Beyond Barbie: Mattel's Monster of an Assault on Girls


Susan Linn, Ed.D.

A new study adds heft to the argument that girls are entering puberty earlier than ever before. No one knows why more girls than ever are developing breasts at seven or eight—some scientists attribute it to childhood obesity, others cite environmental factors. Whatever the reason, there’s cause for concern. How do girls so young deal with feelings heightened by hormonal surges, changes in their bodies, and how people think about them in their bodies?

What these seven year olds need is support from their families and communities to help them understand and cope with the unsettling changes occurring in their bodies. What they don’t need are anorexic junior dominatrix dolls for girls as young as six. Oops, I mean the Monster High brand (“Freaky Just Got Fabulous”), Mattel’s latest multi-platform assault on children.

Come to think of it, what girl does need these dolls? Or the Monster High clothing, toys, accessories, video games, movies, TV specials, virtual worlds, and books for “young readers.”

All girls are vulnerable to harm from sexualized images, but girls in the throes of early sexual maturity are especially vulnerable. Companies like Mattel that market sexualized this and that to girls often justify their campaigns and products by pointing to early physical maturation as one more sign that “Kids are getting older younger.” But, as I’ve said before, “Breast buds do not a woman make.” Girls’ bodies may be maturing, but there’s no evidence that their judgment is keeping pace.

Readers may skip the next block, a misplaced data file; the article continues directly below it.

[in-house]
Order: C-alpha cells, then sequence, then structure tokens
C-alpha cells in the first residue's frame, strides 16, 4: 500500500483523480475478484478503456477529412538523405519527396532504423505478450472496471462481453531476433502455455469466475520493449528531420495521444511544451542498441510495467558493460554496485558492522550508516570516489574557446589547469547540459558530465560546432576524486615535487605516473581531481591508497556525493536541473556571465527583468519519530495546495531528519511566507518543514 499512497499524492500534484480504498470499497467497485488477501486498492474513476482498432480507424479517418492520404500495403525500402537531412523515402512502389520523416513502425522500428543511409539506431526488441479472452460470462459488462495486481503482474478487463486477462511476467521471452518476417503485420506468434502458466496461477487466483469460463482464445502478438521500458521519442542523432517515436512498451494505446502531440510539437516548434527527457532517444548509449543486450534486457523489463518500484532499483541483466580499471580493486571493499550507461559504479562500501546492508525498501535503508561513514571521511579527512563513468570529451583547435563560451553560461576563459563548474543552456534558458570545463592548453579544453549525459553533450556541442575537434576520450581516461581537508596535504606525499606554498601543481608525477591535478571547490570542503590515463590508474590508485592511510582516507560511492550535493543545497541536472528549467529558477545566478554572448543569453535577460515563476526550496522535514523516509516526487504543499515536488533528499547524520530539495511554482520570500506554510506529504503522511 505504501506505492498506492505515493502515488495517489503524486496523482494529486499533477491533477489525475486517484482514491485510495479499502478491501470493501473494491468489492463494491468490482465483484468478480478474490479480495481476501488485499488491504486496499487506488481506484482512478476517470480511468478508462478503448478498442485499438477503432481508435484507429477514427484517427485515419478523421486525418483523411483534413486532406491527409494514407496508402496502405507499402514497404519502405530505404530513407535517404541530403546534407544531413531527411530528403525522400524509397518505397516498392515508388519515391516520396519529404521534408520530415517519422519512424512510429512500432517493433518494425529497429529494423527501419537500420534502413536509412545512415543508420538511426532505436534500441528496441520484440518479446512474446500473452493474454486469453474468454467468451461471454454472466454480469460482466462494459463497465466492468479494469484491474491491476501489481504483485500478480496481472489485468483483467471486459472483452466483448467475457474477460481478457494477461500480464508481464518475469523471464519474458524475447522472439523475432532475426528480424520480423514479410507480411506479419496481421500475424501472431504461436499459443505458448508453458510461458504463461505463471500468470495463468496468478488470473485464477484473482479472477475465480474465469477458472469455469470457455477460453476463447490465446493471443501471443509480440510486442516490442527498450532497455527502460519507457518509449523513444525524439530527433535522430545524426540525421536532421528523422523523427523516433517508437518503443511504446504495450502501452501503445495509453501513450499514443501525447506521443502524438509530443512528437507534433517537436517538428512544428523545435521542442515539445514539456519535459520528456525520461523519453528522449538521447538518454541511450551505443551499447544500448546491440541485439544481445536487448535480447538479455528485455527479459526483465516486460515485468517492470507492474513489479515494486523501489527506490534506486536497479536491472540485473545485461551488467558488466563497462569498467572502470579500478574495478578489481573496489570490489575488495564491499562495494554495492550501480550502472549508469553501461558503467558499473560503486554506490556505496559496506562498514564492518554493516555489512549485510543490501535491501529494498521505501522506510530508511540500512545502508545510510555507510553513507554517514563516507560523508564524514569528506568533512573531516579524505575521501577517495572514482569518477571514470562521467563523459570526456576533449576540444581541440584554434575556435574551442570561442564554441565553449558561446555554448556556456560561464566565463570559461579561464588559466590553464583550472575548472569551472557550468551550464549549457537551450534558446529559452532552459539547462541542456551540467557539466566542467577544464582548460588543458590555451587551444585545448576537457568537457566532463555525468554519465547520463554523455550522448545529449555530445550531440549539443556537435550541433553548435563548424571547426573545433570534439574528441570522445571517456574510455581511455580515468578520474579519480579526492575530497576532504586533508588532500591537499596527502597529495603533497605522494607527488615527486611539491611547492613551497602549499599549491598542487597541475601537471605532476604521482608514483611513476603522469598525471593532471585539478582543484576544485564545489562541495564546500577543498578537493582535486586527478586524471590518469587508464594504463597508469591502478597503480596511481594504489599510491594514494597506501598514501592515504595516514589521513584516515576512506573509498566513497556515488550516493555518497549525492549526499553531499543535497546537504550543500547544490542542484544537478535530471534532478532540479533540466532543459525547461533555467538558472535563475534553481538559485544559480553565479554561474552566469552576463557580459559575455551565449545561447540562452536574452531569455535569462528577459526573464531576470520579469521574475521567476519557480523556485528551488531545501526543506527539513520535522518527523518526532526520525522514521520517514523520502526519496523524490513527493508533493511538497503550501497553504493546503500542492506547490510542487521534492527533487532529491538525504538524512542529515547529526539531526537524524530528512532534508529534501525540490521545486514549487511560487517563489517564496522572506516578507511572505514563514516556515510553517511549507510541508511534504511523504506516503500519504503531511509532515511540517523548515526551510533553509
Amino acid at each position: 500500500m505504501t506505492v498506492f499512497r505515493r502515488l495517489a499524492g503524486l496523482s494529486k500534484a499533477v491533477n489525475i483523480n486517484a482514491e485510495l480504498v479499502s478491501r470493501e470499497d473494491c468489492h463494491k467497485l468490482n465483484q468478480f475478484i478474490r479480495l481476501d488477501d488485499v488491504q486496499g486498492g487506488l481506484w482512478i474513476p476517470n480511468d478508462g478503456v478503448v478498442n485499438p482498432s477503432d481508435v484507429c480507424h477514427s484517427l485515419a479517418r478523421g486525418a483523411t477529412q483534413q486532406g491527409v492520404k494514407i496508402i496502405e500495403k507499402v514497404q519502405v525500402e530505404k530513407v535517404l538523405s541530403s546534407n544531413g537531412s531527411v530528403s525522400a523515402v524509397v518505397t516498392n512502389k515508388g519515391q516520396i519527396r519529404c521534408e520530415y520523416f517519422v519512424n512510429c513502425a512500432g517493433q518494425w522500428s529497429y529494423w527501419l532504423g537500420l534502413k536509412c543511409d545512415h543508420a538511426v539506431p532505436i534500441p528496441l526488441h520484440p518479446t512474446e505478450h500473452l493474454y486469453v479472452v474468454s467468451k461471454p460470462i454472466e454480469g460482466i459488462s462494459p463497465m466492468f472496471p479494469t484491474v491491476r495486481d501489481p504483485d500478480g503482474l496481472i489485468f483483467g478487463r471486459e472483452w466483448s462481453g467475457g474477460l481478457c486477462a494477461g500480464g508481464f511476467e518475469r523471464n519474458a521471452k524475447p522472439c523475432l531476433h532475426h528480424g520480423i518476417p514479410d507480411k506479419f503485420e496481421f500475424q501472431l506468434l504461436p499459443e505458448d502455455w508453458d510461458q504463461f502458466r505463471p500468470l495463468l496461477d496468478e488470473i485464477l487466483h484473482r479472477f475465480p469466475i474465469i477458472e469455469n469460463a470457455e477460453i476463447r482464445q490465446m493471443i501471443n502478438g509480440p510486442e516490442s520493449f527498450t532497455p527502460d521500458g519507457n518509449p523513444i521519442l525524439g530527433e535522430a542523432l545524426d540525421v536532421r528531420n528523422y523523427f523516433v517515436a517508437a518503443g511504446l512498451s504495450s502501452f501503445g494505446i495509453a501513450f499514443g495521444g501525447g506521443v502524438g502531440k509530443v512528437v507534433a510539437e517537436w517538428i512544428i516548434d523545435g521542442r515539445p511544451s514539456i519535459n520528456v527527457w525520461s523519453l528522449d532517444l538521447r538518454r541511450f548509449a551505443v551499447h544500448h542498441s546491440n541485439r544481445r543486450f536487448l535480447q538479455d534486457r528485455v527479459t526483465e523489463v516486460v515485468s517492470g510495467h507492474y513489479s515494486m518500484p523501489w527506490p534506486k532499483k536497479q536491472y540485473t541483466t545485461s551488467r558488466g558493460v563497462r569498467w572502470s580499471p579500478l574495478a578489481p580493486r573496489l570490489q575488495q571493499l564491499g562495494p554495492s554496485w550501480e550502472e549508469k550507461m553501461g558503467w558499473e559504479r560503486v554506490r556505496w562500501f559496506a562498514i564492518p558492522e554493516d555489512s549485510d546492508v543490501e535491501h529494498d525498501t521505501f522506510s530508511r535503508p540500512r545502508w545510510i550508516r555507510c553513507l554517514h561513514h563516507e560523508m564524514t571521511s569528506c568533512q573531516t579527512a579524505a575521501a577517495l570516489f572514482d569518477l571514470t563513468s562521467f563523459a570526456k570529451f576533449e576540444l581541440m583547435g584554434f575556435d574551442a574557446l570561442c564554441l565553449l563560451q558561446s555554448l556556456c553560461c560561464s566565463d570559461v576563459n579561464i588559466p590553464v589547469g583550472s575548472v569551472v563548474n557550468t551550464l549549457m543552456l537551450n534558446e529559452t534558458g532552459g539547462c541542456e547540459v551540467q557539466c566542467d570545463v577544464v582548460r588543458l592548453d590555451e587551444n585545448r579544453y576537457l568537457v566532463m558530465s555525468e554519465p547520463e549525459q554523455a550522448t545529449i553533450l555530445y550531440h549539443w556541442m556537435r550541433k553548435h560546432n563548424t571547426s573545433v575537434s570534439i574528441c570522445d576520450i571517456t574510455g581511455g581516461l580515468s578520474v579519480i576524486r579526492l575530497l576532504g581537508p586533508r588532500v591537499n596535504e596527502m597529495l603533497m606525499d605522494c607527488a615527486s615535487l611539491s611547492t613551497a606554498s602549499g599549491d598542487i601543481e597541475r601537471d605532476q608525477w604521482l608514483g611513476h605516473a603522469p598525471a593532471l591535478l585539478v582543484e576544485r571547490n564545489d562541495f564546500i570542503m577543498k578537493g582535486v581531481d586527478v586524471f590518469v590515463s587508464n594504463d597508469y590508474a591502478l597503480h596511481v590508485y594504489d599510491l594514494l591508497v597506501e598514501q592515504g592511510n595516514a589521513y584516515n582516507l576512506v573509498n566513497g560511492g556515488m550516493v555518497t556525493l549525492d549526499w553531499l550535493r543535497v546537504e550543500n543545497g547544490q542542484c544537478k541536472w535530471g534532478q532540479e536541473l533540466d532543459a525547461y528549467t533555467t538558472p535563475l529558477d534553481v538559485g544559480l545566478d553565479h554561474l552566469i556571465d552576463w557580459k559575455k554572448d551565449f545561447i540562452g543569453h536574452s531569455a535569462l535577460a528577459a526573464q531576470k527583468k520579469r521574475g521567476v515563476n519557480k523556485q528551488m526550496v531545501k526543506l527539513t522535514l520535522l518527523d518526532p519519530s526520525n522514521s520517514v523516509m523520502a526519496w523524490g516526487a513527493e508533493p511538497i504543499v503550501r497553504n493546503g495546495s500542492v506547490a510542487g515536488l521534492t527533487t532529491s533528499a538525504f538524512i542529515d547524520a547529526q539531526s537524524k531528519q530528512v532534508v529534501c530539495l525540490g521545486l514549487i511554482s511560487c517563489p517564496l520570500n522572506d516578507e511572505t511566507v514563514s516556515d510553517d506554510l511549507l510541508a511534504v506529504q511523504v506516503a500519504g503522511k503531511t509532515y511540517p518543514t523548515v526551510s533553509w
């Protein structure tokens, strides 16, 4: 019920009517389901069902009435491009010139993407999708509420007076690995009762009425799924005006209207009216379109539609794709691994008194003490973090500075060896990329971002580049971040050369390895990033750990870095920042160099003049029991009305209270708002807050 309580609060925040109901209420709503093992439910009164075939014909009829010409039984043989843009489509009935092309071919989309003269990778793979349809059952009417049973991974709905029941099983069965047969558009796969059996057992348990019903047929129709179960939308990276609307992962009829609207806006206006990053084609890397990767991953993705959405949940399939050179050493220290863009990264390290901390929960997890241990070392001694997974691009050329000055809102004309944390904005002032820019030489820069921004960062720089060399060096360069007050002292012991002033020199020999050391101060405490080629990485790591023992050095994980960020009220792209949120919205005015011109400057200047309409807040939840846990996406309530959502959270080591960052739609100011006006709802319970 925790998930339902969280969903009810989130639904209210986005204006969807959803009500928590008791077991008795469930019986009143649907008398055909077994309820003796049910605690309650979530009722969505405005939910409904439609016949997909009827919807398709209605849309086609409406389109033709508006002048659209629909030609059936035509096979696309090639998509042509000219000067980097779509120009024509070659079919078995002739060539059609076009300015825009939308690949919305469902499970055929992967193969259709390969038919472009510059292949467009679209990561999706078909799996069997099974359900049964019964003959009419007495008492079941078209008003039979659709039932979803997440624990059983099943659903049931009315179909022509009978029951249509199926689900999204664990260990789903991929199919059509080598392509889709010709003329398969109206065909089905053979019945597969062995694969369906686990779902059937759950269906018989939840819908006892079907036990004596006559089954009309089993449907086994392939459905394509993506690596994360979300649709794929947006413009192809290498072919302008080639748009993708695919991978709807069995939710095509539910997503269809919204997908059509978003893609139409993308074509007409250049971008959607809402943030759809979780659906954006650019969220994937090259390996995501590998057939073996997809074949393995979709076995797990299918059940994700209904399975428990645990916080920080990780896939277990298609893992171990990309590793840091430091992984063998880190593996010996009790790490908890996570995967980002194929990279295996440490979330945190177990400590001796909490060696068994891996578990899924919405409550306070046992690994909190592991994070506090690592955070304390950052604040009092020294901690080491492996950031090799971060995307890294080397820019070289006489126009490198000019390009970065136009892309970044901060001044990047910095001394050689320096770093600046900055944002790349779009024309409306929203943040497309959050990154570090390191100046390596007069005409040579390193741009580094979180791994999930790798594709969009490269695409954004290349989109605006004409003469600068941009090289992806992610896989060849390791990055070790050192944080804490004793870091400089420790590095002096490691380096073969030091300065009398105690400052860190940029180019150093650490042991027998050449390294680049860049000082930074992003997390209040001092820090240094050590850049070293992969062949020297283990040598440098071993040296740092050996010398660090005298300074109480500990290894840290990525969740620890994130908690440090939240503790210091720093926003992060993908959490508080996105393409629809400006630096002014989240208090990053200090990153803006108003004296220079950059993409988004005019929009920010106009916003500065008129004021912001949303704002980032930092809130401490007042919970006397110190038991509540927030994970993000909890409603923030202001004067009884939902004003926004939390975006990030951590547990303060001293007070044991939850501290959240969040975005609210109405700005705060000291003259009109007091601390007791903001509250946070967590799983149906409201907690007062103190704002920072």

The market strategy of sexualizing little girls has become so usual these days—from Hannah Montana, to the Bratz (which are coming back), My Scene Barbies, Twilight Kids Meals, and endless other products, it’s easy to feel jaded about Monster High. But that’s a mistake. According to the Wall Street Journal, Mattel is aiming for nothing less than an “entertainment juggernaut.”

By foisting fashionistas on little girls and providing them with the trappings of maturity—sexualized toys, clothing, and media—we deprive them of middle childhood. That’s the glorious time between preschool and adolescence that’s should be a time of great creative flowering for girls—because they’ve mastered basic skills and aren’t hampered by the self-consciousness of teenagers.

But we’re making it harder and harder for girls to have a middle childhood. We should be doing everything we can to identify and rectify whatever is launching seven-year-old girls into puberty. We also need to talk with them honestly and carefully about their bodily changes and what they mean. But sex education is different than the sex sold in commercial culture. Given the hormonal upheaval many girls are going through at ever younger ages, shouldn’t we be even more careful than ever about protecting them from sexualization?


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